The drama is a watchable one obviously, much thanks also to the great showcasing of William Cheung's (Lan Yu, Happy Together) production design. Despite little glances of the city, incredible detail has been put into every aspect of the surroundings without it being glaringly obvious that he's showing off. Same with sound, perfectly evoking the atmosphere of the times and really the technical aspects of Everlasting Regret deserves kudos in the form of awards later in 2006.

But the largest selling point has to be Sammi Cheng's performance and unavoidably you think of Stanley Kwan's other actress directing triumphs. Anita Mui in Rouge and Maggie Cheung in Center Stage need not to feel threatened but Cheng comes through with a respectable, breakthrough act in her radically different genre path taken with this movie. Capturing the alluring beauty of Wang that men fall for, being very telling when it comes to showcasing the emotional ride of hers as well as seamlessly embodying the old Wang, Cheng works better as the soft, subtle performer (which is traits tailor made for a Stanley Kwan film) but the rare 2-3 times she gets really emotional here, an inexperience surfaces that makes delivery awkward. Yet, it's a beginning hopefully for Cheng and proof that she should be invited by others to have onboard as an serious dramatic actress. Veteran Tony Leung Ka-Fai gets caught up in the distance Kwan manages to throw up on the screen but nevertheless is a reliable performer that can communicate through very little.

So Everlasting Regret is easy to respect and drool over but not for the primary reasons Stanley Kwan wants. Surely portraying Wang Anyi's novel was never going to be an easy task in the first place, especially not in close to 2 hours but his purposes are very clear and immersing up to a certain point. Then Everlasting Regret doesn't extend its hand anymore and the very low-key, epic scope and emotions barely seem to exist beyond the characters. Those more close to home may recognize these criticized elements as masterful subtle strokes, perfectly evoking the evolving times of Shanghai. Very well, this Westerner perhaps wasn't the right target audience but on the flip side, how ever sad it is to admit, I think Stanley missed his target on this one ultimately.

The DVD:

Panorama presents the film in an anamorphically enhanced aspect ratio of 1.82:1 approximately. Clean and clear, sharpness does well overall but a slight softness lies over the presentation. Nevertheless a respectful transfer.

Spoken language is Mandarin and the Dolby Digital 5.1 track presents dialogue mostly well (some passages are drowned out by music). The score is very enveloping when it hits also. A DTS-ES option for the Mandarin as well as a Cantonese Dolby Digital 5.1 dub is also available.

The English subtitles are very well-written and translates even the most vital credits in addition to the title cards throughout. Traditional and simplified Chinese subtitles are also included.

Extras package starts on the first disc as an Cantonese audio commentary with director Stanley Kwan is offered up but sadly there are no subtitles available. Trailers for Drink Drank Drunk and Election can also be accessed. Viewers who opted for the Limited Edition gets a second disc of special features that does come with optional English subtitles.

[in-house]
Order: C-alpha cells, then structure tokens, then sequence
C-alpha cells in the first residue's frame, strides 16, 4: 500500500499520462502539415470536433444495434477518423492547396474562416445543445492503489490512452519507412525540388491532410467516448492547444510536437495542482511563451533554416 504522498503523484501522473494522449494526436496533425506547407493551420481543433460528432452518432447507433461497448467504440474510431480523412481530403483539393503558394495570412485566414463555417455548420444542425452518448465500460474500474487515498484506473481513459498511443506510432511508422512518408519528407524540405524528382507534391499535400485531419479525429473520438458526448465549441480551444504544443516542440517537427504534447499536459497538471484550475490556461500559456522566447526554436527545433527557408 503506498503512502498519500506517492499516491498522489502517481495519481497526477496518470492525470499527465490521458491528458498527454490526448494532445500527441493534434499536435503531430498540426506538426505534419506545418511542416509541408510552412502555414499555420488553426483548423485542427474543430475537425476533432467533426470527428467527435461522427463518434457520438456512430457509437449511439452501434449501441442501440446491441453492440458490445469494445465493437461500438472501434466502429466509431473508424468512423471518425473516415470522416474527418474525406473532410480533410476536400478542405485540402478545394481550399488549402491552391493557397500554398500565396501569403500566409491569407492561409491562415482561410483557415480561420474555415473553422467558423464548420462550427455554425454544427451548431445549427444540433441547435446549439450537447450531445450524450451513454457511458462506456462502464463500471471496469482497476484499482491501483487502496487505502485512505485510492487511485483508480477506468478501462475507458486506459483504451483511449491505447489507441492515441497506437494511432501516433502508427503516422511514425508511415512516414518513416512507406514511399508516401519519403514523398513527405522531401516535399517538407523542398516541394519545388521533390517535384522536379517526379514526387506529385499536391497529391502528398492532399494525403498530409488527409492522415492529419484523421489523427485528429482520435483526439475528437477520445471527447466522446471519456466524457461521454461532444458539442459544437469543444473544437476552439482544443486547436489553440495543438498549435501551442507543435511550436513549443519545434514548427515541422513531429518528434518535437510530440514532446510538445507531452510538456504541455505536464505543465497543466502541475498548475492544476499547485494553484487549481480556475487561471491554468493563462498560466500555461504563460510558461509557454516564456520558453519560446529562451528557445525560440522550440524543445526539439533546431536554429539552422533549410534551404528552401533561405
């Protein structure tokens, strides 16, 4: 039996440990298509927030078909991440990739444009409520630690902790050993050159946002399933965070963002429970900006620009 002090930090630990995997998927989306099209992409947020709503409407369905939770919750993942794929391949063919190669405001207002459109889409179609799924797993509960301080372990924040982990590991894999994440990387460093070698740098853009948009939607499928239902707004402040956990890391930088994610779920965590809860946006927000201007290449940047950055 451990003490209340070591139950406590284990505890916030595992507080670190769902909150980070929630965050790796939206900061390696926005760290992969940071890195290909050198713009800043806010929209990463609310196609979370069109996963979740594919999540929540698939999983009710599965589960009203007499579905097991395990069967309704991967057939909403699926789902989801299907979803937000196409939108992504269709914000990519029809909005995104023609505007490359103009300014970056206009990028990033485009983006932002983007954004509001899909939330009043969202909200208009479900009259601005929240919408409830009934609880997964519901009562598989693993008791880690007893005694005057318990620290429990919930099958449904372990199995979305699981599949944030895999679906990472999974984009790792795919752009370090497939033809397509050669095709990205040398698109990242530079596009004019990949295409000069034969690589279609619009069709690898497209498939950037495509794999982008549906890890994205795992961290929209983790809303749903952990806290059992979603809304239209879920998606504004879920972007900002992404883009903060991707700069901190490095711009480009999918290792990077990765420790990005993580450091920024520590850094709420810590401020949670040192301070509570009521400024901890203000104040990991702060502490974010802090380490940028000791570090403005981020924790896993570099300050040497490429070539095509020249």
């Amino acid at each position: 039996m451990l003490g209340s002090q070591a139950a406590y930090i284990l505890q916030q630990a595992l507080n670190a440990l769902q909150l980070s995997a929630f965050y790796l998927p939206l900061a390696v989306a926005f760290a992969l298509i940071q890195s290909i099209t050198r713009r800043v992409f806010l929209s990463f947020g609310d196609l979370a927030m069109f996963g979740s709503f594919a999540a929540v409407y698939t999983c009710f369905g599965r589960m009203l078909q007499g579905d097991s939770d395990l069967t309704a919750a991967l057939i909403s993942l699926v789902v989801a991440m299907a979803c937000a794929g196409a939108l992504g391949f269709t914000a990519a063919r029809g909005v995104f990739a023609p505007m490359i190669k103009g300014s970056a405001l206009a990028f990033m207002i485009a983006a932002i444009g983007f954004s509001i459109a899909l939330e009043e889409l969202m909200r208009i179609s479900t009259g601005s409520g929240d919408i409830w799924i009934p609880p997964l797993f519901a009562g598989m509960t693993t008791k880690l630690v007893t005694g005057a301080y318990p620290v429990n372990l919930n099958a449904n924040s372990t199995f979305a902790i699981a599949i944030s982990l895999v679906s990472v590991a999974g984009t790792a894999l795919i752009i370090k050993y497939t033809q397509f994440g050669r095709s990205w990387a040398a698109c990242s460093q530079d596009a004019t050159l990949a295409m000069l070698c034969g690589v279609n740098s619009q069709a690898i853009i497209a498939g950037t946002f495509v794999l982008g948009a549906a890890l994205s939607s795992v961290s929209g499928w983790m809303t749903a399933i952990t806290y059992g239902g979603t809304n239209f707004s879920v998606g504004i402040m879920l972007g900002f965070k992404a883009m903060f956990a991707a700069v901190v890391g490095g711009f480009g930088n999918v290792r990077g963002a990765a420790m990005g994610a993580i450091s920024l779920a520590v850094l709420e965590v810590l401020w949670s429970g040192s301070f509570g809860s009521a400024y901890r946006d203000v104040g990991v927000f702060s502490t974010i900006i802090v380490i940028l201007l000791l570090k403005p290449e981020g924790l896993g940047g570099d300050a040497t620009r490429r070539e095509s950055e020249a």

The Exclusive Interviews section contains programs with director Stanley Kwan (22 minutes, 13 seconds) and actor Tony Leung Ka-Fai (14 minutes, 52 seconds). Kwan dissects characters which turns out to be more personal portrayals of his rather than copies from the novel, the reactions to Sammi Cheng's casting before, the reactions by audiences afterwards and 80s Hong Kong cinema compared to the conditions now, all in a generally informative way. Tony offers up good notes about his work, reminiscing about his prior collaboration with Kwan (Center Stage), how Mr. Cheng differs from the novel, his personal difficulties with the aging aspect of the character and his approach to working with Sammi.

Pre-production photos is an animated slide show (2 minutes, 28 seconds) covering the furniture collection at Shanghai Film Studios as used in the film, Kwan's script notes and location photos. Not terribly special but an unusual feature for a Hong Kong dvd. Another slide show (1 minute, 47 seconds) comes next, focusing on promotional materials such as poster designs and lobby cards. Looks nice although both these features could've been better with manual navigation and an option to zoom in.

(from the Stanley Kwan interview and making-of)

The obligatory making-of (10 minutes) contains more philosophy discussions from character perspectives by the cast & crew and little else in terms of good info. Some raw footage from costume tests represents the sole standout here. Also available are 3 shorter edits of the same program, all 3 minutes at length respectively but there's seemingly no additional footage contained within.

Trailer section has both the Hong Kong and International trailer. Selling it to Hong Kong audiences meant taking more challenging routes as opposed to the very straightforward international spot without dialogue. It's essentially the same edit though. 2 TV spots rounds off the supplemental disc.

Also accompanying the Limited Edition box is a fully illustrated 40 page color booklet, featuring both Chinese and English information. The content goes over the traits of the book that was praised, Stanley Kwan provides a well-written Director's Statement and breakdowns of various elements of the film (including technical and his own impressions of Shanghai then compared to now). Since some of this behind the scenes info is not covered in the dvd programs, its inclusion here is welcome. The booklet concludes with informative biographies/filmographies for the cast & crew, even including William Cheung and author Wang Anyi. A small bottle of Florida Water perfume is also added to the Limited goodies. The packaging promises "An Essay On The Film By Sammi Cheng" but unless it's an item from the booklet that has not received an English translation, then it's a no-show.

reviewed by Kenneth Brorsson